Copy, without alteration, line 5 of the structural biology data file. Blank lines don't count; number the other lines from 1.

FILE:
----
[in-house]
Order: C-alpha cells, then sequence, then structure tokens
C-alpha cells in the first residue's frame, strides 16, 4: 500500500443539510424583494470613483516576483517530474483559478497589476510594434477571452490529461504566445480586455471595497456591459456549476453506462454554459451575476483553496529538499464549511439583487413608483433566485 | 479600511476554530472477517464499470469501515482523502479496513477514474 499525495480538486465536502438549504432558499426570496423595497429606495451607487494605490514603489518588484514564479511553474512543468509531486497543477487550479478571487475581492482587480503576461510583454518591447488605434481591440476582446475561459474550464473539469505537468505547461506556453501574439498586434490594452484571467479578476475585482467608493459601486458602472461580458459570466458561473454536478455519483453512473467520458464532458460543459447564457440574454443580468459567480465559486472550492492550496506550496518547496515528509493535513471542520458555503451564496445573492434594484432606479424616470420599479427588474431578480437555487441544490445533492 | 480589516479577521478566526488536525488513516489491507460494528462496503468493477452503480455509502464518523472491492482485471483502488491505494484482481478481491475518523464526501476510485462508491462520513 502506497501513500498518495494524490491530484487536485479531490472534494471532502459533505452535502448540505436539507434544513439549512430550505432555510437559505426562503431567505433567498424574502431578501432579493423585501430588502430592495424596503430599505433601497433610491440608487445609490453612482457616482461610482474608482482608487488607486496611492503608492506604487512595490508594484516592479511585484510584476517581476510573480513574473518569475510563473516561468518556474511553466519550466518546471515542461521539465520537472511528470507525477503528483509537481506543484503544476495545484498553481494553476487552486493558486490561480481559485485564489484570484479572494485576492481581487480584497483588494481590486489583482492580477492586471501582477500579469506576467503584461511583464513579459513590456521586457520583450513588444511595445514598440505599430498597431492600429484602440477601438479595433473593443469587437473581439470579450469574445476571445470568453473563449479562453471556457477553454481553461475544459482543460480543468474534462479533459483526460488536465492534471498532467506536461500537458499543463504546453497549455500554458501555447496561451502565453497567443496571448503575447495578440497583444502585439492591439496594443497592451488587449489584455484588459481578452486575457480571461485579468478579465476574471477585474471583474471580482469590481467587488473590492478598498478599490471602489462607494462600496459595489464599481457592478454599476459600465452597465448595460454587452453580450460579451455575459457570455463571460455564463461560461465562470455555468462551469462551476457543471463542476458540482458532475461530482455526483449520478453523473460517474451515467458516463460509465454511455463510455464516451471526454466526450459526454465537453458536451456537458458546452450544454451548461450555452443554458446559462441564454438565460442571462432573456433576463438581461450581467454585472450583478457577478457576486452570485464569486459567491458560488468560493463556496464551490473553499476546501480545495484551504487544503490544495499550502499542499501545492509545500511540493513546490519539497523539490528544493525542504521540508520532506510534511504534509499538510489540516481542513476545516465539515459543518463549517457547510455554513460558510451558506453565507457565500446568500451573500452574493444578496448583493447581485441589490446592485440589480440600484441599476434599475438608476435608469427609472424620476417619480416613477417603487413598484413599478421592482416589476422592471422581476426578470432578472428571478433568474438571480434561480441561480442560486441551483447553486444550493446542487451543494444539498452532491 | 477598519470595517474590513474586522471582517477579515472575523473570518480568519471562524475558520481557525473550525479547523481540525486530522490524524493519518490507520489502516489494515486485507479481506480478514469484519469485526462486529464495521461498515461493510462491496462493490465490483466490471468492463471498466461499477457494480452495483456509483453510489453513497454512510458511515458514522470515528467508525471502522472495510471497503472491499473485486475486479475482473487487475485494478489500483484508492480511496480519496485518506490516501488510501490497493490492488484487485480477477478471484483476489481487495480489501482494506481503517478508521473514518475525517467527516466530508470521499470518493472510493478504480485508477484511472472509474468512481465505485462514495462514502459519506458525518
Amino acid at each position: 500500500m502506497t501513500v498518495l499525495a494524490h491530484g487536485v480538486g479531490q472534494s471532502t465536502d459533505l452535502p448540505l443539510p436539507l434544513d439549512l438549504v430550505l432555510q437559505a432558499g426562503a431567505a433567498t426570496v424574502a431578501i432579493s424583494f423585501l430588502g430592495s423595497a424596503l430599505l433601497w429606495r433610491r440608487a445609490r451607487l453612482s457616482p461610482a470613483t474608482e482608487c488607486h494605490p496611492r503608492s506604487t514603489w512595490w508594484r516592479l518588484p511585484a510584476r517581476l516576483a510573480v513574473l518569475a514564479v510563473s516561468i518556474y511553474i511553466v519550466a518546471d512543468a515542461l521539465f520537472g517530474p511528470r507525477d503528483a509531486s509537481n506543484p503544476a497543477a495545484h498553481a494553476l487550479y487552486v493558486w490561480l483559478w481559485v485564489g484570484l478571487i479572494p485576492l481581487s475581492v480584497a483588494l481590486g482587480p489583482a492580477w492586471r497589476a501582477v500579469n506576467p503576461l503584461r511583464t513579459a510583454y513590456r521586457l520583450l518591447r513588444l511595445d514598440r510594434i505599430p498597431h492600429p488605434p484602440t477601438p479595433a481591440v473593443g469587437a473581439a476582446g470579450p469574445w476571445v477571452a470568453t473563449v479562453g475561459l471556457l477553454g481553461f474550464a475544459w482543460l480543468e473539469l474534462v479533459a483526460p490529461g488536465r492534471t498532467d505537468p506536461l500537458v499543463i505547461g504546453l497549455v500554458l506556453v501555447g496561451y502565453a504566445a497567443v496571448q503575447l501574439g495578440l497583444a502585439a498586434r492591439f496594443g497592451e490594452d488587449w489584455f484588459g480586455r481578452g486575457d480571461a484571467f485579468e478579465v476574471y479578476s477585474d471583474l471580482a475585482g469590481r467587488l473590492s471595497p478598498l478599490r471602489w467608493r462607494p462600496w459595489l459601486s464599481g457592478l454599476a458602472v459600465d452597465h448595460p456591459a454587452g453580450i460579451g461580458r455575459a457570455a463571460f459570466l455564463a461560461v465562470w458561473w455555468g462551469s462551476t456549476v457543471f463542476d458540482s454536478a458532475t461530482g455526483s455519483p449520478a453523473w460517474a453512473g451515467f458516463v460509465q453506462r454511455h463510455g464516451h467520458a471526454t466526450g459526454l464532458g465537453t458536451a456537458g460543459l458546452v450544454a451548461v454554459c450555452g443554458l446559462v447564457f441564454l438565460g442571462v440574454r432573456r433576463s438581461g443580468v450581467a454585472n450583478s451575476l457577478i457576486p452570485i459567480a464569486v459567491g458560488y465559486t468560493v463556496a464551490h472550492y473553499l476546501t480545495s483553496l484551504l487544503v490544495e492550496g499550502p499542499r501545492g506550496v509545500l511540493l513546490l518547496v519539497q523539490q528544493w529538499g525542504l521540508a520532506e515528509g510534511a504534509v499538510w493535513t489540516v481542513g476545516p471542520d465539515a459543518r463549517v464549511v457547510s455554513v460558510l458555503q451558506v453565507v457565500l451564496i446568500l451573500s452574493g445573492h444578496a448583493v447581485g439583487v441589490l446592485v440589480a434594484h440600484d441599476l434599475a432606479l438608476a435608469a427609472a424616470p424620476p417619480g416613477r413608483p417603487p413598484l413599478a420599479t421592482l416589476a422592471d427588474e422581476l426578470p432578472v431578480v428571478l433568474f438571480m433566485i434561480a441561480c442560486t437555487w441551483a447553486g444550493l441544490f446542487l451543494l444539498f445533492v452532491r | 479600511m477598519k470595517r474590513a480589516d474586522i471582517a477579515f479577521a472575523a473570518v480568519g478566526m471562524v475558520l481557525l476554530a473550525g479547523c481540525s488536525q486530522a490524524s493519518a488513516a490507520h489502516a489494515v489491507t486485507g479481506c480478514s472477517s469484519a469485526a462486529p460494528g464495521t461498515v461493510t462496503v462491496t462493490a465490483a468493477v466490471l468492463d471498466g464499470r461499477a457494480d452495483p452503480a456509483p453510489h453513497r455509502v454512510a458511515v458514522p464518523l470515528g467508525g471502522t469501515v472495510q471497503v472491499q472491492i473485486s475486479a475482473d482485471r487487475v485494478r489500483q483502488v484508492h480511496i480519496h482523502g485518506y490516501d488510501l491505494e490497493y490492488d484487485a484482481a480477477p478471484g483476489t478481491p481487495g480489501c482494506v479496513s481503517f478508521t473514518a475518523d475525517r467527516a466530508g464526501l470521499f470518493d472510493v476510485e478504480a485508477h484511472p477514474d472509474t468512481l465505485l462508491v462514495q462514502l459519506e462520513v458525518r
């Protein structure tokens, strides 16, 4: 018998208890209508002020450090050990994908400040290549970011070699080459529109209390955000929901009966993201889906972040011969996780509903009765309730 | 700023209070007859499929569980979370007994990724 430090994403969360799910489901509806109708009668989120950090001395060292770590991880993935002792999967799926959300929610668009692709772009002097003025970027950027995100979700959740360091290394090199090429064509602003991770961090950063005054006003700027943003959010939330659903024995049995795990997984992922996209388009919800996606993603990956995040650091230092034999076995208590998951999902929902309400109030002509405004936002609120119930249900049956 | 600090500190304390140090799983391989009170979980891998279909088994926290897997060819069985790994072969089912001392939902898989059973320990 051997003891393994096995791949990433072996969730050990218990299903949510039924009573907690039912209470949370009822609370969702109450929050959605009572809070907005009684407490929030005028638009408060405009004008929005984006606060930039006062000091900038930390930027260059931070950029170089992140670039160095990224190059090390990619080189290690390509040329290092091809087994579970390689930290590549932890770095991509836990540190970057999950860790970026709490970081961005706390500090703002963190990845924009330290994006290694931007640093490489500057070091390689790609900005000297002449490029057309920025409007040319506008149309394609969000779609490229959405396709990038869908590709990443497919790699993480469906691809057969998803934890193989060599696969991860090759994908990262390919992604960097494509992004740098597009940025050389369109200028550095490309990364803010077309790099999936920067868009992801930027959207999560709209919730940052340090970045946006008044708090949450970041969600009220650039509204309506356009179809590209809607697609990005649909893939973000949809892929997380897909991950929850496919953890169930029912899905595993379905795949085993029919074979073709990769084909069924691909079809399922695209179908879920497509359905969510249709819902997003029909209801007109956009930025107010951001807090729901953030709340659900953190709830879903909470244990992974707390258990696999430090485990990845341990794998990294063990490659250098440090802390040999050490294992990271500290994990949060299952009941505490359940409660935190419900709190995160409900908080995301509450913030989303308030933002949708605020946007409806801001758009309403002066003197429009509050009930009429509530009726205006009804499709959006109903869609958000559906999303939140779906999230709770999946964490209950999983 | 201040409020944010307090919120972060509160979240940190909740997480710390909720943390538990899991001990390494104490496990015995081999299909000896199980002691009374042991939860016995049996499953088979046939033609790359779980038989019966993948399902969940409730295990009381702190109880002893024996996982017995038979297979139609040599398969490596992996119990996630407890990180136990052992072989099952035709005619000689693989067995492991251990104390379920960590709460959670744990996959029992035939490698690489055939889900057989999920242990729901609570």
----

């Protein structure tokens, strides 16, 4: 018998208890209508002020450090050990994908400040290549970011070699080459529109209390955000929901009966993201889906972040011969996780509903009765309730 | 700023209070007859499929569980979370007994990724 430090994403969360799910489901509806109708009668989120950090001395060292770590991880993935002792999967799926959300929610668009692709772009002097003025970027950027995100979700959740360091290394090199090429064509602003991770961090950063005054006003700027943003959010939330659903024995049995795990997984992922996209388009919800996606993603990956995040650091230092034999076995208590998951999902929902309400109030002509405004936002609120119930249900049956 | 600090500190304390140090799983391989009170979980891998279909088994926290897997060819069985790994072969089912001392939902898989059973320990 051997003891393994096995791949990433072996969730050990218990299903949510039924009573907690039912209470949370009822609370969702109450929050959605009572809070907005009684407490929030005028638009408060405009004008929005984006606060930039006062000091900038930390930027260059931070950029170089992140670039160095990224190059090390990619080189290690390509040329290092091809087994579970390689930290590549932890770095991509836990540190970057999950860790970026709490970081961005706390500090703002963190990845924009330290994006290694931007640093490489500057070091390689790609900005000297002449490029057309920025409007040319506008149309394609969000779609490229959405396709990038869908590709990443497919790699993480469906691809057969998803934890193989060599696969991860090759994908990262390919992604960097494509992004740098597009940025050389369109200028550095490309990364803010077309790099999936920067868009992801930027959207999560709209919730940052340090970045946006008044708090949450970041969600009220650039509204309506356009179809590209809607697609990005649909893939973000949809892929997380897909991950929850496919953890169930029912899905595993379905795949085993029919074979073709990769084909069924691909079809399922695209179908879920497509359905969510249709819902997003029909209801007109956009930025107010951001807090729901953030709340659900953190709830879903909470244990992974707390258990696999430090485990990845341990794998990294063990490659250098440090802390040999050490294992990271500290994990949060299952009941505490359940409660935190419900709190995160409900908080995301509450913030989303308030933002949708605020946007409806801001758009309403002066003197429009509050009930009429509530009726205006009804499709959006109903869609958000559906999303939140779906999230709770999946964490209950999983 | 201040409020944010307090919120972060509160979240940190909740997480710390909720943390538990899991001990390494104490496990015995081999299909000896199980002691009374042991939860016995049996499953088979046939033609790359779980038989019966993948399902969940409730295990009381702190109880002893024996996982017995038979297979139609040599398969490596992996119990996630407890990180136990052992072989099952035709005619000689693989067995492991251990104390379920960590709460959670744990996959029992035939490698690489055939889900057989999920242990729901609570």